Friday, April 20, 2007


It happened three days before the Chinese, just as the school was buzzing with excitement for the coming holidays. In three days time, the Chinese will usher in the year of the golden boar – an auspicious year meant to bring prosperity. Which doubly took everyone as a surprise when, on the last day of school, just before the holidays began, the inseparable Ali and Chun Kia, turned away from each other once and for all.

Even to this day, Ali’s parents forbid him from having anything to do with his best friend in school. A shamefully unfortunate event as Ali and Chun Kia have been like two peas in a pod since the day they discovered on their first day at school in primary one, a mutual love for spying on the mynah birds perched high amongst the thick foliage of the towering semarak api trees in the school compound, and mimicking their funny whistling each morning. Five years on, the two were virtually inseparable at school. They did everything together. They had lunch together, they played together, they hang out together and they were even sent to the headmaster’s office together once.

The crack in their friendship was caused by the subtlest, most well-meaning intentions. It began the day Cikgu Rosmah, their History teacher, chided Ali for eating his fried mee hoon with a pair of chopsticks. It was a blistering Tuesday afternoon and they were sitting at the school canteen’s wooden bench and table at recess, about to enjoy their lunch. Chun Kia offered to teach Ali how to eat using a pair of chopsticks when Cikgu Rosmah passed by.

“Ali,” she paused by their table, “… you’re using chopsticks?” she looked at him perplexed, her square, thick-rimmed glasses low on the bridge of her flat, rounded nose.

Ali scratched his head, “Why not?”

Cikgu Rosmah glanced uncertainly at Chun Kia who was holding the chopsticks mid-air, waiting and looking at her innocently, “Well err… you know, usually it’s the Chinese that use the chopsticks,” she hesitated before continuing, wiping beads of perspiration that had gathered just above her upper lips, “… and you know what they eat.”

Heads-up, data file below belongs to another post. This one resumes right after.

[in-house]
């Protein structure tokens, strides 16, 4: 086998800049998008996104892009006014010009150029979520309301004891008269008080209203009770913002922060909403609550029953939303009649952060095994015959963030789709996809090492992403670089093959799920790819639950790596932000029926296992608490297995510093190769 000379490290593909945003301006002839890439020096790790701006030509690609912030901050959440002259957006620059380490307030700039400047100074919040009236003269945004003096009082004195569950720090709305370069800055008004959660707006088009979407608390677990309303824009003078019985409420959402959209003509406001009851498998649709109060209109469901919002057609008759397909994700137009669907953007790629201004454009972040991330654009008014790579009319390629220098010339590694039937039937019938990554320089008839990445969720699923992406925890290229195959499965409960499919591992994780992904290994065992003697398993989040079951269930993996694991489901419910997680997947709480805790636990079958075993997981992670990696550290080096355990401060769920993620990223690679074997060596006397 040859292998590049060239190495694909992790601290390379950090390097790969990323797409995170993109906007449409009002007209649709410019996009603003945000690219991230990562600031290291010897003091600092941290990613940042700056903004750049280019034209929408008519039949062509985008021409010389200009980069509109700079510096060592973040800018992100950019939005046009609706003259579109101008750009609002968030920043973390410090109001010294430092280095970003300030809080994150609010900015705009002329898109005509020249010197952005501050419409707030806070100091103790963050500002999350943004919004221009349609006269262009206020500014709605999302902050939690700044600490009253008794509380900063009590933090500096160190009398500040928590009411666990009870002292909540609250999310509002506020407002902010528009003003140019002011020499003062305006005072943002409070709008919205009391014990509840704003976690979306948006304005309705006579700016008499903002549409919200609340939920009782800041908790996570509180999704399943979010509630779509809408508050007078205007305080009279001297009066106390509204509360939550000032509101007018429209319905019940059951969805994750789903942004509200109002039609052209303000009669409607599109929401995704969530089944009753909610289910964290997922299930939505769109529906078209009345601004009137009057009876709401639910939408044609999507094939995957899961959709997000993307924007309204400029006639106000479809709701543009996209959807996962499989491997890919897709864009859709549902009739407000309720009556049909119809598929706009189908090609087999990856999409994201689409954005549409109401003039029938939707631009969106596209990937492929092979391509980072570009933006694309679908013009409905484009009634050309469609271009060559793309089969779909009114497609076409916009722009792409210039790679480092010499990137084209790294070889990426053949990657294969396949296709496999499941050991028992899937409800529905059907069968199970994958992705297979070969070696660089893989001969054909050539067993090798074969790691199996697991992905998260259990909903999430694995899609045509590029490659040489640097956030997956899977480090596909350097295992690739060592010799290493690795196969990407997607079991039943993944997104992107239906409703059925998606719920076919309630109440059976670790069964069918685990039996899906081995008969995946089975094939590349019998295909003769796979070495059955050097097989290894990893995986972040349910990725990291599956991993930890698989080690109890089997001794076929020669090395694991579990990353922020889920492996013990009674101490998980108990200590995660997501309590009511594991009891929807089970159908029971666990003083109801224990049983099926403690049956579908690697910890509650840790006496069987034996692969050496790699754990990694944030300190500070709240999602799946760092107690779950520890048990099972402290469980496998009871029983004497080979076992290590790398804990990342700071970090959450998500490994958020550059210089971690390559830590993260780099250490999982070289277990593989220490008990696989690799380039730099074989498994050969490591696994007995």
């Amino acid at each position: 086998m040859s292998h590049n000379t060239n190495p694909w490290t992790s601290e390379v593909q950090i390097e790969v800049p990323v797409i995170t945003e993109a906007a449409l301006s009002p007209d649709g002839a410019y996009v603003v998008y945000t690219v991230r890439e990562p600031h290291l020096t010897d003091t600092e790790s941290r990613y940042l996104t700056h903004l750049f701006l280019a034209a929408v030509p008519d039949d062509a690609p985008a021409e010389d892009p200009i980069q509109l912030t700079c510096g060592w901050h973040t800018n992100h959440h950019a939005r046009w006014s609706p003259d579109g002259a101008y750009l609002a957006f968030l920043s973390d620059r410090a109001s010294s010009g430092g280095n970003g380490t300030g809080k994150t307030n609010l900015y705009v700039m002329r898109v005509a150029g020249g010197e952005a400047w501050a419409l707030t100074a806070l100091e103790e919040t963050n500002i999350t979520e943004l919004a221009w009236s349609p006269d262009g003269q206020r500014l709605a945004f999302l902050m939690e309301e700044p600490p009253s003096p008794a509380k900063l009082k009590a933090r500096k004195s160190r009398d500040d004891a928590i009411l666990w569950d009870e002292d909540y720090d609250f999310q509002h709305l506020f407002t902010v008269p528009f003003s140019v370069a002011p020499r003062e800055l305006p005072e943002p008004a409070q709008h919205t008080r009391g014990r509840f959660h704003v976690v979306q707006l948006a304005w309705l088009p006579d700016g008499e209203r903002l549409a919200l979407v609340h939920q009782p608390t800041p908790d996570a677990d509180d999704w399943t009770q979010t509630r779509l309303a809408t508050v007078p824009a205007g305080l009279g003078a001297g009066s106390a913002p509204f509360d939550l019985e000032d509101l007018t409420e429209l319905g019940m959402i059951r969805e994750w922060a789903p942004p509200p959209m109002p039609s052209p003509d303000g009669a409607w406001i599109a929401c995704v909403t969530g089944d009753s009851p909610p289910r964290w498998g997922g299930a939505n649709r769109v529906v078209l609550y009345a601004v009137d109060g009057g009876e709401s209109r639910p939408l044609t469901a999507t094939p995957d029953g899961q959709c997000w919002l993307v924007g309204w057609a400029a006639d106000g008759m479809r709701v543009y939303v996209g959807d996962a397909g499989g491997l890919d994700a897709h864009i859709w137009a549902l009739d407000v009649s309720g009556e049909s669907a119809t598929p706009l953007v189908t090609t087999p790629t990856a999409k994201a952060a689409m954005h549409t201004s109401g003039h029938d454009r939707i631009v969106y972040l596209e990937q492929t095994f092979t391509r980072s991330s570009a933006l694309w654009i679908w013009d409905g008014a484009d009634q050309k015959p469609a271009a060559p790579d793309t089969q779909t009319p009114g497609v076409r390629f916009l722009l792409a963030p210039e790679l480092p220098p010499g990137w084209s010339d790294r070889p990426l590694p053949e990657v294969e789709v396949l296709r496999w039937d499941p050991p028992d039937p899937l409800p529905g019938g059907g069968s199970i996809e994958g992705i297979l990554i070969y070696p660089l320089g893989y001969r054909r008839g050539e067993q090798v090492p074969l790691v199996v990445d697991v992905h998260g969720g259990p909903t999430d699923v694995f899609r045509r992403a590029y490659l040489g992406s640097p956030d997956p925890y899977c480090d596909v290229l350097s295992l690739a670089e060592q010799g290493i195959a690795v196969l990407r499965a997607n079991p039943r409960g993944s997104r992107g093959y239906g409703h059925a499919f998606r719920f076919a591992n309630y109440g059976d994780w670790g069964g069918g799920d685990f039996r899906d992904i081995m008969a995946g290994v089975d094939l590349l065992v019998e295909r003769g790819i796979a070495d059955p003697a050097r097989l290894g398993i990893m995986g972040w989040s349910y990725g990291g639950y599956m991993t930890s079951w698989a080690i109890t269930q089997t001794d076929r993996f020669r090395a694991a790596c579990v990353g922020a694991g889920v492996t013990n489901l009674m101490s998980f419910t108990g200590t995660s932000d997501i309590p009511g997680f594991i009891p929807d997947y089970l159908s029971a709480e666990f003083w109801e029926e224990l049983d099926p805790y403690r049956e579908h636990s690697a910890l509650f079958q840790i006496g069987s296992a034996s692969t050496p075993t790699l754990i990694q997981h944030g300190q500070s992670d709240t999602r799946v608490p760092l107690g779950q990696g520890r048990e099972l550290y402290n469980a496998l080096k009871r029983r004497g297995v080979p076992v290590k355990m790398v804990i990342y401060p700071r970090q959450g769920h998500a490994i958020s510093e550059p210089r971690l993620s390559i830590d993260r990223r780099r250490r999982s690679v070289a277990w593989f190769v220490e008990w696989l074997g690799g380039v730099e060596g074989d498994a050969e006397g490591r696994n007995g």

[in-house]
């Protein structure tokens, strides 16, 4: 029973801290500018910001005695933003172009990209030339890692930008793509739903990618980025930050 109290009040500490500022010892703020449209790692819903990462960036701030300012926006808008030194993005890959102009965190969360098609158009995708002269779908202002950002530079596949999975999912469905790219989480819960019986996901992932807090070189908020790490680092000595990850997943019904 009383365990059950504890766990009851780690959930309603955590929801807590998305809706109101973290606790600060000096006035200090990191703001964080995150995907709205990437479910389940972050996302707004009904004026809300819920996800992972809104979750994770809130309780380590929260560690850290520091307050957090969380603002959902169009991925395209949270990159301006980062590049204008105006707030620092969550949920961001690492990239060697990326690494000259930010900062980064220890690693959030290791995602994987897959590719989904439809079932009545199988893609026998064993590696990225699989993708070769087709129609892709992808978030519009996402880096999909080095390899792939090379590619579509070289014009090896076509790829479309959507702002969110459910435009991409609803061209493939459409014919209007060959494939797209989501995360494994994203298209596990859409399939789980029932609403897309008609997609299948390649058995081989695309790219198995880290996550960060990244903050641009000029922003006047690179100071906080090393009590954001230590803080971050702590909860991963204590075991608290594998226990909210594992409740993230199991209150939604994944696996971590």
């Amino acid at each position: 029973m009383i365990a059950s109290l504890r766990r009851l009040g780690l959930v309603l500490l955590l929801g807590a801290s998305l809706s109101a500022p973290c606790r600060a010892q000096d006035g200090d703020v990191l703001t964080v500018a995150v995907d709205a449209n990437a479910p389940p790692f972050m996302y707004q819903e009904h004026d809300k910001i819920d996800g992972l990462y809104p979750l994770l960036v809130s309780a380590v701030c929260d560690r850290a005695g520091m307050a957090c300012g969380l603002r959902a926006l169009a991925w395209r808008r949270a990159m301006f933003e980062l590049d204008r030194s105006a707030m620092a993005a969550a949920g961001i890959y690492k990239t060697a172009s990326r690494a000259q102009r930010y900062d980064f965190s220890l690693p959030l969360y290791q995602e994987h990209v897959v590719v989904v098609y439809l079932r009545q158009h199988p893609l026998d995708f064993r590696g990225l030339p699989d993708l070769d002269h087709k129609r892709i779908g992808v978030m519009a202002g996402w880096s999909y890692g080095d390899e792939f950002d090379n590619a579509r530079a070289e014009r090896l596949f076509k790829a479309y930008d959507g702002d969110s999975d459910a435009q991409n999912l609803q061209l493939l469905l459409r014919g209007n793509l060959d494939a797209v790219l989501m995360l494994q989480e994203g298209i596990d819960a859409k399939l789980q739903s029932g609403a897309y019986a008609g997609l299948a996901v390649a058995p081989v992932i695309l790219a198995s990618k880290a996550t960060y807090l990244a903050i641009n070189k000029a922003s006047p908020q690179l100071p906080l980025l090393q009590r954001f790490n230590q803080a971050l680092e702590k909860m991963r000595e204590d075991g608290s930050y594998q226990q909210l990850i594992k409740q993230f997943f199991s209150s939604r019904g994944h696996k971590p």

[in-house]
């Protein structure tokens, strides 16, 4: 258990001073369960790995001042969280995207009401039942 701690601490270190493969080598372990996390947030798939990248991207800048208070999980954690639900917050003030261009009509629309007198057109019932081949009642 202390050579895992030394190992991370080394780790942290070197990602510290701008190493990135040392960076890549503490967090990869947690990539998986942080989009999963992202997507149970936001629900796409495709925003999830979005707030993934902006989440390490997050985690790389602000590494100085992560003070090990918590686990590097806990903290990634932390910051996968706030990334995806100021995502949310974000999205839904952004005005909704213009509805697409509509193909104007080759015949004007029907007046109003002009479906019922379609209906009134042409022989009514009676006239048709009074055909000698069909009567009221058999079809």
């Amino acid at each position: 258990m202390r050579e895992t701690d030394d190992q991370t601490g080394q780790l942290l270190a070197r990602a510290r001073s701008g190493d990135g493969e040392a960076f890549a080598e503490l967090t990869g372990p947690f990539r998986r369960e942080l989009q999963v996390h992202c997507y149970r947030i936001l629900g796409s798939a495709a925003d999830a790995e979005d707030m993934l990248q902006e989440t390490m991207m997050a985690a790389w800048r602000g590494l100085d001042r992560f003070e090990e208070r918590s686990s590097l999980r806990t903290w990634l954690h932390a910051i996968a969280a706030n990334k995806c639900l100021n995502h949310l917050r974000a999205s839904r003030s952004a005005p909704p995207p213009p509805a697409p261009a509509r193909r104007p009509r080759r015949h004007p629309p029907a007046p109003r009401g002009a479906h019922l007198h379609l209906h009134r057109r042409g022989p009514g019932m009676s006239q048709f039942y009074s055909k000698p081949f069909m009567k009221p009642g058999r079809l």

Chun Kia turned to look at Ali, lowering his chopsticks, a guilty look spreading across his face.

Ali frowned, “But they use the forks and spoons too Cikgu...” he pointed out quietly, his voice trailing off.

At this harmless statement, Cikgu Rosmah was stumped. It must have just occurred to her that this was true, Ali thought. All the school children used the same forks and spoons. A terrible blush rushed upon Cikgu Rosmah’s face. She flustered for a moment before she recovered again and said, “Yes, but they use chopsticks more often than any other children.”

Then she raised her hand as though to brush off the topic, and walked quickly away as though she was late for an appointment.

Confused, Ali watched Cikgu Rosmah as her bulk shrank smaller in the distance, heading towards the teacher’s room. He stared at the chopsticks in his hand. The two slim, lacquered bamboo sticks matched neither in colour nor size, but for the practical purpose it was made for, the pair worked just fine.

It didn’t make sense to Ali. He knew pork was haram, but it didn’t occur to him before that he should also worry about using the same forks, spoons or chopsticks that the Chinese students there used as well. And if he wasn’t supposed to, then why hadn’t anyone said anything about it before?

The more he thought about pork, the more uncomfortable he felt. Suddenly, he began to feel a tiny repulsion to the chopsticks, which began as a tingling in the base of his throat and crept slowly to mingle with the saliva in his mouth. He felt his throat expanding. Quickly, he placed the chopsticks back on the table next to his green plastic plate of mee hoon, picked up a fork from the bouquet of cutlery in a rusty metal koleh on the table, and turned to look at Chun Kia.